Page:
A person with dementia may refuse to fit in with a routine that does not match their own. This is a positive sign! It shows us that the person still has a sense of their own identity and autonomy. Care services need to be flexible enough to fit in with the individuals routines. For example, if someone has always worked nights, it might be most natural for them to be up and about at night and this should not be seen as a problem. In this situation, the main challenge will be to find ways of engaging the person and providing company when there arent many other people around. In accepting a care service or moving into a care home a person hasnt given up their right to live according to their own standards and routines.
Tips For Moving Someone With Dementia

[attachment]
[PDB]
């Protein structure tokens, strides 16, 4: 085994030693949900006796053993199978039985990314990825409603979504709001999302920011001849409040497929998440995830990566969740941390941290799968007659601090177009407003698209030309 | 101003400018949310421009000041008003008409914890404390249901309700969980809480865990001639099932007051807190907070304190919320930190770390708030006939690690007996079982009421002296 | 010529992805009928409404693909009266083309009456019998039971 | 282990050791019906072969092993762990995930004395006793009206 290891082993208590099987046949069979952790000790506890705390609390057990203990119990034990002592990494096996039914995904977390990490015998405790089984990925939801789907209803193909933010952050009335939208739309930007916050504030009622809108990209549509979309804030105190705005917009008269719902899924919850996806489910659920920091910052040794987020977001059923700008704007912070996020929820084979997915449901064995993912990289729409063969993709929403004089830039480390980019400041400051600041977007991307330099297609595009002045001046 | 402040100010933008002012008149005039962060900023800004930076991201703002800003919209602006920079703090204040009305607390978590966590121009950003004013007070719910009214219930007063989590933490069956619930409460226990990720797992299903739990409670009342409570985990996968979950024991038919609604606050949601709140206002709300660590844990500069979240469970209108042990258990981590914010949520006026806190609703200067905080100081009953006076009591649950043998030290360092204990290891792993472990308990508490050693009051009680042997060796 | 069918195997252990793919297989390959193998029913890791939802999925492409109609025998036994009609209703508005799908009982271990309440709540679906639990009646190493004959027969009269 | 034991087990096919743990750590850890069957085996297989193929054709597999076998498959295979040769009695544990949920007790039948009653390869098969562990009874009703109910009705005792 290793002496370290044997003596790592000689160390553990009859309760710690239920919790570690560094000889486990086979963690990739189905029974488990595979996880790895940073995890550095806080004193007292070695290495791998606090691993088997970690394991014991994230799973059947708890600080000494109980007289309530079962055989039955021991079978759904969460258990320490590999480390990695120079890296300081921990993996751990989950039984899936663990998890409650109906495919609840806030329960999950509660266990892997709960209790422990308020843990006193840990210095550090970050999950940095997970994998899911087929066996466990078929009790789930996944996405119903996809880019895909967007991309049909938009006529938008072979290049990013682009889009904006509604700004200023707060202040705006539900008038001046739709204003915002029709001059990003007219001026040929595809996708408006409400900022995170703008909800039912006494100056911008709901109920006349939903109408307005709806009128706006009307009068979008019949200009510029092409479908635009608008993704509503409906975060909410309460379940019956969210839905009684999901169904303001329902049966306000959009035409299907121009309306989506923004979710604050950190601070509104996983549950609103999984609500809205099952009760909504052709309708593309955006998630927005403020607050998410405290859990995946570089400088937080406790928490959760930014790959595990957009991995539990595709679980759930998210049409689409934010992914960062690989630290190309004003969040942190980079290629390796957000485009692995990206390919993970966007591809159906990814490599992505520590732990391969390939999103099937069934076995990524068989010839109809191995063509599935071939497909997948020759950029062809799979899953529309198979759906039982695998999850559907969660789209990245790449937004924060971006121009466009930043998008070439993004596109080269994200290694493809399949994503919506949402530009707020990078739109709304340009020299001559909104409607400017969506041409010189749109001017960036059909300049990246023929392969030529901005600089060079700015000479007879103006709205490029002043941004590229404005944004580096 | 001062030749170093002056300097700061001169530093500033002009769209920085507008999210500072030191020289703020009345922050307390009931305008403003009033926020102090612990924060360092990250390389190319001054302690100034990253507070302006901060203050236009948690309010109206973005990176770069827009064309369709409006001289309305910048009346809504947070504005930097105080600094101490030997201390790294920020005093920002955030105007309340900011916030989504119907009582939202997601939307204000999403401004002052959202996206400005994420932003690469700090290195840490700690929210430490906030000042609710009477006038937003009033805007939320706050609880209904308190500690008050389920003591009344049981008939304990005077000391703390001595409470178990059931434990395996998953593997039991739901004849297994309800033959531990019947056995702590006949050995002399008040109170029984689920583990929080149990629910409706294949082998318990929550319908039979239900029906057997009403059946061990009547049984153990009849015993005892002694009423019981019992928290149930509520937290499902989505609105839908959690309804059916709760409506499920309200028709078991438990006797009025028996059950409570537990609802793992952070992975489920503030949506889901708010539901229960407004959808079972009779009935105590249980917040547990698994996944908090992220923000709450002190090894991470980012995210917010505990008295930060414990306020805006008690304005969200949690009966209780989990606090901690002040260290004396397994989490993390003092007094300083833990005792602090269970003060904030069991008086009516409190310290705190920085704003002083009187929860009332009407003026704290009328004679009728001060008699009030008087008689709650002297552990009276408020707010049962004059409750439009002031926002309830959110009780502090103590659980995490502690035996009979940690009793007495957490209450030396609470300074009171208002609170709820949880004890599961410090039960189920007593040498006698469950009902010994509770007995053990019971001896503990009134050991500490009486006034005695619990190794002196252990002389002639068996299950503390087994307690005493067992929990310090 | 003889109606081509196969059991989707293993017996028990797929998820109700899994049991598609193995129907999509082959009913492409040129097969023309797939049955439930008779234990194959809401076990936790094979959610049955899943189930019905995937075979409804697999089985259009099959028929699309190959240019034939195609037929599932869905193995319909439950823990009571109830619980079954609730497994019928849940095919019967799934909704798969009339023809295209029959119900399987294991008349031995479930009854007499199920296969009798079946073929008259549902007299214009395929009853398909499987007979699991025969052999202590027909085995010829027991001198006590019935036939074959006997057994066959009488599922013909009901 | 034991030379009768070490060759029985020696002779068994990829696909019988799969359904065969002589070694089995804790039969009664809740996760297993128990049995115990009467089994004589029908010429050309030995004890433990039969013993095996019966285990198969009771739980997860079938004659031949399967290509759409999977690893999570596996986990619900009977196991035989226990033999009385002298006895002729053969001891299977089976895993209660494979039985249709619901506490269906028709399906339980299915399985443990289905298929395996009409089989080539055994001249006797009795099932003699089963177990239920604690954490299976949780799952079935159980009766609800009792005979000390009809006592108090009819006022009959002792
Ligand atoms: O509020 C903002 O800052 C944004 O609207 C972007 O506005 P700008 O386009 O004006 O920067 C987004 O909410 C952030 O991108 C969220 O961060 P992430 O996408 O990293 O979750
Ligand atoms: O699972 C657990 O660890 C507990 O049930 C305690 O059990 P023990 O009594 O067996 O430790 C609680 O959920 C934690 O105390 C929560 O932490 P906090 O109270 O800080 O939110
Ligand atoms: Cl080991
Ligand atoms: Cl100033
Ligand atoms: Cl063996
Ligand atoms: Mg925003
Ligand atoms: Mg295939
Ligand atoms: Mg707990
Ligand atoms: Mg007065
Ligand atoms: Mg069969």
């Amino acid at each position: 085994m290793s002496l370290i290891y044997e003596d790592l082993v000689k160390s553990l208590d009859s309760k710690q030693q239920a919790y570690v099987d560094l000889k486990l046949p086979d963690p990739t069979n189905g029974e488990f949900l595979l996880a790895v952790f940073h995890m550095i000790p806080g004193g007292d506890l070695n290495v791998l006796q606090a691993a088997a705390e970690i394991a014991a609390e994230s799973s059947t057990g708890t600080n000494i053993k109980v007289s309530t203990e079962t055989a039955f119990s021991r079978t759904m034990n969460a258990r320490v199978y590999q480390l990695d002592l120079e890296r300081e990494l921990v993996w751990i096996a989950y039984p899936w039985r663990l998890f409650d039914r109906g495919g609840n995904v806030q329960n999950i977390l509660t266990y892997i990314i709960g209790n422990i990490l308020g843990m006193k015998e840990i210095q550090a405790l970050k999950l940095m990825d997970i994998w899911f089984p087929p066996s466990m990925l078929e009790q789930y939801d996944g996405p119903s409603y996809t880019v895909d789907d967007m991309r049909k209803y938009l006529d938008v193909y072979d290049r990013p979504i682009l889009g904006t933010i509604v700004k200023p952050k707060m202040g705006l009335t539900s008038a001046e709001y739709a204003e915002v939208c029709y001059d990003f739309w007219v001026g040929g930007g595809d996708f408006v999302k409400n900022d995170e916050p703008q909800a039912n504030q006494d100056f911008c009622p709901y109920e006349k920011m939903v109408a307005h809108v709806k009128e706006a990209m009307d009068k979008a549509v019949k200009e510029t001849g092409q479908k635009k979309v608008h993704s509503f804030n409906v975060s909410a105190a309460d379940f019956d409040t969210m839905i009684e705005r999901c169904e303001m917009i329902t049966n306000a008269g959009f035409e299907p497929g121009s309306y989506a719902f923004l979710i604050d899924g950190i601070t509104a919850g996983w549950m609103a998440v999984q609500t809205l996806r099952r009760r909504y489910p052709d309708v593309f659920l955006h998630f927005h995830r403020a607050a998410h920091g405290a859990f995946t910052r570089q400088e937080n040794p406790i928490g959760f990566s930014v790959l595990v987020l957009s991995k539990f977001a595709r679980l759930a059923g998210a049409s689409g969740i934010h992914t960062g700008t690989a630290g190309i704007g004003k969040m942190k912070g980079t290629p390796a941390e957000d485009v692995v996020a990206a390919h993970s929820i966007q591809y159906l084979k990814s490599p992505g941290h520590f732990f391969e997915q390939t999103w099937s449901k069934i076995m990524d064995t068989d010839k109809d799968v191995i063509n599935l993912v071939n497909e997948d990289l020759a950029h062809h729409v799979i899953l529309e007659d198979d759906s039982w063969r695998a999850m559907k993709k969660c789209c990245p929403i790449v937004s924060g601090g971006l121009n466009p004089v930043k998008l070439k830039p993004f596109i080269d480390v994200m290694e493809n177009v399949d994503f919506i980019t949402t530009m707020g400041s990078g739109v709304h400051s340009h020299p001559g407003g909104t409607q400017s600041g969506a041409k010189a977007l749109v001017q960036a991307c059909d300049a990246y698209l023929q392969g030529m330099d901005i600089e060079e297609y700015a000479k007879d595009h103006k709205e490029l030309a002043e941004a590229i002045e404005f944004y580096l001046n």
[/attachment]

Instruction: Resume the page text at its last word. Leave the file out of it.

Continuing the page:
It can be a challenge to care for a loved one with Alzheimers or other forms of dementia at home. And it can be equally as challenging to make the decision to move mom or dad into a memory care community. You could experience feelings of sadness, worry and guilt wondering when a dementia patient should be moved. Even thinking about taking dementia patients out of their environment can leave you stressed and confused about what your next step should be.
Planning and preparation is key to a successful move. There can be multiple circumstances which could cause older individuals to be uprooted from familiar surroundings. For those suffering memory loss, the experience can be especially confusing and even traumatic. Social Work Today recommends you look for those senior living communities that have transition expertise to guide your move and prevent transfer stress.